Dear Jens Spahn,
First let me apologies for writing to you in English. I fully understand your concerns regarding the use of English. In my defence I can only say that, as a 71 year old resident of Vienna I find that every time I attempt to speak German I am responded to in English. Even when I asked “Haben Sie Kohlsprossen” the response from the Gemüsehändler was, in English ” I think it is too early in the season”.
The problem, which, as a well educated German mother tongue speaker you have, is that you just don’t recognise the complexity of your native language. You also fail to realise that English is fundamentally a German dialect, as is Dutch and other derivatives including local forms where, in spoken form, all nouns take the masculine.
Languages are not prisons, they are a method of communication and the easier that is, the better for everybody. People adopt words which they find useful, hence the appearance of “Zeitgeist” and “Schadenfreude” in English. These German words are better than the English equivalent, shorter and more precise and so the language adapts and incorporates them.
I could write more and in fact have done so within my blog but may I close with this. It is not the strong which survive, but the most adaptable. That goes for languages just as with species.
ps. Why is so much of the worlds economy in the hands of the USA? One market, 350million people, one language. That is a great place to start a business.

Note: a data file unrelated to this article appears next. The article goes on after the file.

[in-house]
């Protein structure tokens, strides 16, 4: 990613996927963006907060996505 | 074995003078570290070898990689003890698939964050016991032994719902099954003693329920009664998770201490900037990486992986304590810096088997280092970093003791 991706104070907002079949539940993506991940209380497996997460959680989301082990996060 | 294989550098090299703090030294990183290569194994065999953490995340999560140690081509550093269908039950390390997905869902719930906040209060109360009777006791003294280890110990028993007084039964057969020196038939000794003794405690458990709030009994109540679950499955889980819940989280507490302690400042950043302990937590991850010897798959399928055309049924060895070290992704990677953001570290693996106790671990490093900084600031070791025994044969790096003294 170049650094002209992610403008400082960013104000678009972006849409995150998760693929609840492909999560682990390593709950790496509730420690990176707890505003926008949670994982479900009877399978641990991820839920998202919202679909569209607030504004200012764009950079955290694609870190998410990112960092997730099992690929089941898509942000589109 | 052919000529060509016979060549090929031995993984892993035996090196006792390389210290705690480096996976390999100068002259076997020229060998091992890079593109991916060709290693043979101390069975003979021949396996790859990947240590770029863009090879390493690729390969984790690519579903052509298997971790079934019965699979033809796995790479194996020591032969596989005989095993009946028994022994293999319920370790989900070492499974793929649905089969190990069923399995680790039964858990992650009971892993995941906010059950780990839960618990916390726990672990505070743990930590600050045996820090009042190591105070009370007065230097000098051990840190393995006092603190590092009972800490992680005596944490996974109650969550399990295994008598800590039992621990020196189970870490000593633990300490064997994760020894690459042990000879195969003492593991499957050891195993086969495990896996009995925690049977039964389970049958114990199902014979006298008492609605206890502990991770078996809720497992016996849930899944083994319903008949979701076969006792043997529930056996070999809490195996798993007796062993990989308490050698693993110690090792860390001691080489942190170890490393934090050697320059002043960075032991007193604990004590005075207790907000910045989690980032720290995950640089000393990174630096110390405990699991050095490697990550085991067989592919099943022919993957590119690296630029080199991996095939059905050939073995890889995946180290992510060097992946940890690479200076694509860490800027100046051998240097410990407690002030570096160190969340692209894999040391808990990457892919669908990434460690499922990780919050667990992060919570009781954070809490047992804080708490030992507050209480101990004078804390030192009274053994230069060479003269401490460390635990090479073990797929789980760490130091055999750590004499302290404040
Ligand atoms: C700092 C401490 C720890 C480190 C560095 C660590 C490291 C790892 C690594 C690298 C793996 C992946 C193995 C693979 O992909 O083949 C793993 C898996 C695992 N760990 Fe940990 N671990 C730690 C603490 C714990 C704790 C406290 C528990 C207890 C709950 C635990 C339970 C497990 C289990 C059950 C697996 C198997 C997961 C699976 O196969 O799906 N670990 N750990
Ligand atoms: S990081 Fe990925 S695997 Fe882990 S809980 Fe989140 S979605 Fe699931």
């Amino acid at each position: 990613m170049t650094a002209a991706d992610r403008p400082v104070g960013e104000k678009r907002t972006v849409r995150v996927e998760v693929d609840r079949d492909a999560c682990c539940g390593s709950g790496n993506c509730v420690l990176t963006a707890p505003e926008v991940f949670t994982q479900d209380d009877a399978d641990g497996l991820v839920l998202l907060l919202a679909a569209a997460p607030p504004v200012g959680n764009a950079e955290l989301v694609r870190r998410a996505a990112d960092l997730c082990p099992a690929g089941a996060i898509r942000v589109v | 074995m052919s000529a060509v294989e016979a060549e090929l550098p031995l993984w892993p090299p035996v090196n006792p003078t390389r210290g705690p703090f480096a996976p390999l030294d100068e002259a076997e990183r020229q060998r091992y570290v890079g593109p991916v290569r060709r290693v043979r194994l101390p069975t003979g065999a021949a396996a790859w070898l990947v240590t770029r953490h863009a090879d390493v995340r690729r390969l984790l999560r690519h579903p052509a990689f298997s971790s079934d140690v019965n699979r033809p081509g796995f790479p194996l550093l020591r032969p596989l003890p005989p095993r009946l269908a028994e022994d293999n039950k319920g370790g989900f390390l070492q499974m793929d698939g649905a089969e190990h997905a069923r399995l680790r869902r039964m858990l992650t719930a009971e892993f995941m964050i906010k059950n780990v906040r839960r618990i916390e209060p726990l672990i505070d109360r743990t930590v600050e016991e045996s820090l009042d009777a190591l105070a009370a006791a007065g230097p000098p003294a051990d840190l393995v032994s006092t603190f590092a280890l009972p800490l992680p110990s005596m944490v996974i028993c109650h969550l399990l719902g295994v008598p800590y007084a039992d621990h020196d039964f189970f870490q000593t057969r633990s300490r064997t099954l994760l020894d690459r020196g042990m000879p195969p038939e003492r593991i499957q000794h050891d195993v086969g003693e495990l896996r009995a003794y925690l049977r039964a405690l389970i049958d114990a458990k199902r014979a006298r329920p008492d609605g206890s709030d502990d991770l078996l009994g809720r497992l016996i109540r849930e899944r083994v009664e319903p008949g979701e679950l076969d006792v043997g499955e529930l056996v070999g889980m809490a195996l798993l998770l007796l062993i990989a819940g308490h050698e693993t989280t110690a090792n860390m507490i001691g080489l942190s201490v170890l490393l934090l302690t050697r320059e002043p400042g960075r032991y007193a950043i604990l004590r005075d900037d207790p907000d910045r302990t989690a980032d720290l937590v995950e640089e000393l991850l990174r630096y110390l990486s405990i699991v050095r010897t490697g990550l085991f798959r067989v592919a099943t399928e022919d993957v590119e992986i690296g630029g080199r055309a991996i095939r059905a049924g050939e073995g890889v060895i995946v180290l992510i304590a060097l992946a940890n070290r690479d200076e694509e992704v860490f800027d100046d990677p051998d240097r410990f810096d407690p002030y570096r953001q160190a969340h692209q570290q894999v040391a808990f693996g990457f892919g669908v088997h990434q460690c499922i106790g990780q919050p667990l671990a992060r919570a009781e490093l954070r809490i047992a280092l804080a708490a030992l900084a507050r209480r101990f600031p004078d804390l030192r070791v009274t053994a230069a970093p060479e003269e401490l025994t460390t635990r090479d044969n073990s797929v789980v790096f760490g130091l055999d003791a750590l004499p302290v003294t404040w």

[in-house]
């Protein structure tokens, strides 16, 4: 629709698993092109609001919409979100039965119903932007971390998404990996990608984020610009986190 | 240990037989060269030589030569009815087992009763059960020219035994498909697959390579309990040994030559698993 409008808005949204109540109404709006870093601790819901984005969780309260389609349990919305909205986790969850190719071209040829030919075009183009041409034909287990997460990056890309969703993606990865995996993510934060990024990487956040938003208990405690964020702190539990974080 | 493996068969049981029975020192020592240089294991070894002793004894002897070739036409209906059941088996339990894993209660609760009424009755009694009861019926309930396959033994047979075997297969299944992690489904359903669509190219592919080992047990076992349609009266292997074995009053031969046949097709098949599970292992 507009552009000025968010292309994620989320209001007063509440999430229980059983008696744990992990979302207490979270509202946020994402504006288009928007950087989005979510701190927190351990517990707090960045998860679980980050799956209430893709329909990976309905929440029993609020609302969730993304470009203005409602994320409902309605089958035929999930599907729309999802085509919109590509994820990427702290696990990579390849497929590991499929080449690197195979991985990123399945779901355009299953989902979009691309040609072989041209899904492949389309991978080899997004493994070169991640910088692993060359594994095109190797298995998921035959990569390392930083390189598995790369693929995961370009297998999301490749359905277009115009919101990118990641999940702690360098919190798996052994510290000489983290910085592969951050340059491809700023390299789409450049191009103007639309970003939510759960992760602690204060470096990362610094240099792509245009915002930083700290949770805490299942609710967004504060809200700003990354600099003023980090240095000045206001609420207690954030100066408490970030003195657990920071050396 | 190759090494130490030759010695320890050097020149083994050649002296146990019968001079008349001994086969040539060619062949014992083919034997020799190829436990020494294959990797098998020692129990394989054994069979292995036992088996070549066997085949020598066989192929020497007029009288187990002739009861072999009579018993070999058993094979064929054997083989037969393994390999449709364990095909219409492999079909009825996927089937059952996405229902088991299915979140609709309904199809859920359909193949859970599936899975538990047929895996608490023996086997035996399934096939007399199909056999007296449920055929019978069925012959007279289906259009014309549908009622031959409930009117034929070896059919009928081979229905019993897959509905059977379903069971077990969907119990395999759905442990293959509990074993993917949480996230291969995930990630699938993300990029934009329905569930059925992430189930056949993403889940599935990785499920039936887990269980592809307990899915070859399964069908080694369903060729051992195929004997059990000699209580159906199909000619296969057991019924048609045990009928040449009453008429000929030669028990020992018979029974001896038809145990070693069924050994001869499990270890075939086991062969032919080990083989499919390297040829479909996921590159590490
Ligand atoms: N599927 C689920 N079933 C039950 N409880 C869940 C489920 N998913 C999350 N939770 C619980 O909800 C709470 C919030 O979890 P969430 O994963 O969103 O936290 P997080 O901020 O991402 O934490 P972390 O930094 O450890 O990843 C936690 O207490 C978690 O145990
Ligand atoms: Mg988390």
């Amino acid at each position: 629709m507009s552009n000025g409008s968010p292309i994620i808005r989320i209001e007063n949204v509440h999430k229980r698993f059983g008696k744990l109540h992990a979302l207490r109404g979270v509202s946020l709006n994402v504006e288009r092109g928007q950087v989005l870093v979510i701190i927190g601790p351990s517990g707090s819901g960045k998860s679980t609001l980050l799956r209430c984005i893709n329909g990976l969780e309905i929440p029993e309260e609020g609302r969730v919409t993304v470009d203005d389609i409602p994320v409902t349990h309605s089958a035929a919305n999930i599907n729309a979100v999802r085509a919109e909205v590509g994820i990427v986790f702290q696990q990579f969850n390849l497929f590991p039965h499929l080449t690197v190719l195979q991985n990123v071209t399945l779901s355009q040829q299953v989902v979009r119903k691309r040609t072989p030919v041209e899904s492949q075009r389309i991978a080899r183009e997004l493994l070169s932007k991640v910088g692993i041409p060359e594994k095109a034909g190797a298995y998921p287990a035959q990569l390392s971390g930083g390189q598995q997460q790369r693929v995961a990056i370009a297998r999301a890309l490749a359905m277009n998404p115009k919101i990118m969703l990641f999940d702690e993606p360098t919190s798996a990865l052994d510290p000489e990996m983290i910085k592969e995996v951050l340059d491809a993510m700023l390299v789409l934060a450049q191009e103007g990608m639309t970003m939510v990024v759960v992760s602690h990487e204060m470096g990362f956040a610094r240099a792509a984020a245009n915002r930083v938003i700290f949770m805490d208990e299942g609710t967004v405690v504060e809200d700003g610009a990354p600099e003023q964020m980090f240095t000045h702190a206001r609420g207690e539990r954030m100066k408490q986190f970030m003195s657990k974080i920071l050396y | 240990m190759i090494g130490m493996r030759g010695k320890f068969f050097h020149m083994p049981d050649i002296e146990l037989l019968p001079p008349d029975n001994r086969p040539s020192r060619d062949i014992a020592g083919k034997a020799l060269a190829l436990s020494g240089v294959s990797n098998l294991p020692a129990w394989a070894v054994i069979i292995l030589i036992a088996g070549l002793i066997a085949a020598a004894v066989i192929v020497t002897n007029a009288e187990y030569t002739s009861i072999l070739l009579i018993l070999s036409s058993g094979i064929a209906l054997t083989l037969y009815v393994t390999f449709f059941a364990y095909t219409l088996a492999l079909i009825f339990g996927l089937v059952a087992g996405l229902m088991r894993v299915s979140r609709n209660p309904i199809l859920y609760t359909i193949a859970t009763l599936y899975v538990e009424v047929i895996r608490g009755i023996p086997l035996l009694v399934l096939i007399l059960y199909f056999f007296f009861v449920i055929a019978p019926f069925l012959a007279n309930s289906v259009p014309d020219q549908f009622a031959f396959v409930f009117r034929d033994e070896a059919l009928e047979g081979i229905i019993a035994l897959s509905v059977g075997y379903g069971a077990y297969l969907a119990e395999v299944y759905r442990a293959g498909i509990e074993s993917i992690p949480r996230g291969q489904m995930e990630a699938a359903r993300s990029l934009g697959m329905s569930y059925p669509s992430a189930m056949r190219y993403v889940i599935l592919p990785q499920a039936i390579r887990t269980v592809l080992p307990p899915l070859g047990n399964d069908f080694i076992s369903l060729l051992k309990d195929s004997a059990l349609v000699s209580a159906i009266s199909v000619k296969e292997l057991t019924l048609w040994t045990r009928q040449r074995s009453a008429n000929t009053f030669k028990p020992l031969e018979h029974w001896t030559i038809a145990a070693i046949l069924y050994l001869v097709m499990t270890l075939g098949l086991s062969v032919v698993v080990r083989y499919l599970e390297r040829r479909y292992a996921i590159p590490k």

I am the stupid type of person who maintains loyalty in the face of indifference. For over 30 years I have banked with Lloyds and, in that time, have seen over £13,000,000 go through my various accounts. The measure of my stupidity can be judged by various incidents which have occurred. The first was the manager who did a deal with a liquidator to close a company of which I was a shareholder. We wanted to close the company. We owed £750,000 and had assets of 800,000. After the liquidator mismanaged the affair, there was just over £100,000 left to settle with the creditors. Surprisingly, the fee the liquidator awarded himself was just over £100,000 and so there was no money for the creditors. And still I persisted.
When I offered Lloyds £500,000 in assets against loan of £200,000 for a building project the computer said no. In mitigation I would say that it was 2009 and they probably didn’t have any money to lend, and so I stayed.
Move on to 2017 and a call to them to enquire about an account for a small company I own. After 20 minutes waiting on phone I gave up. I tried again. This time the call was answered after 12 minutes but I needed to be transferred twice so it took almost 30 minutes before I was finally connected to the right person, who then told me that, because I was on a speaker phone, they couldn’t speak to me.
On the recommendation of my accountant I called a different bank, a comparative newcomer to the UK. The call was answered in just over 1 minute. I was immediately given the details of my closest branch with name and phone number. I called him, immediately was answered, and arranged an appointment. This is looking good and I will report further when I meet him next week.
And did I mention NatWest? My little company banked with them handling a £ and a € account. What they didn’t tell me was that when I wanted to make a payment from the € account, I had to write a letter to them, put it in the post and wait for them to act on it. Just like it was in the 1970’s!
The vaguely liberal, vaguely centralist consensus under which we, in Europe, have lived for the past 70 years looks like coming to an end. The rise of so called “popularism” which is perhaps better termed, the rise of the ignorant, will see to it.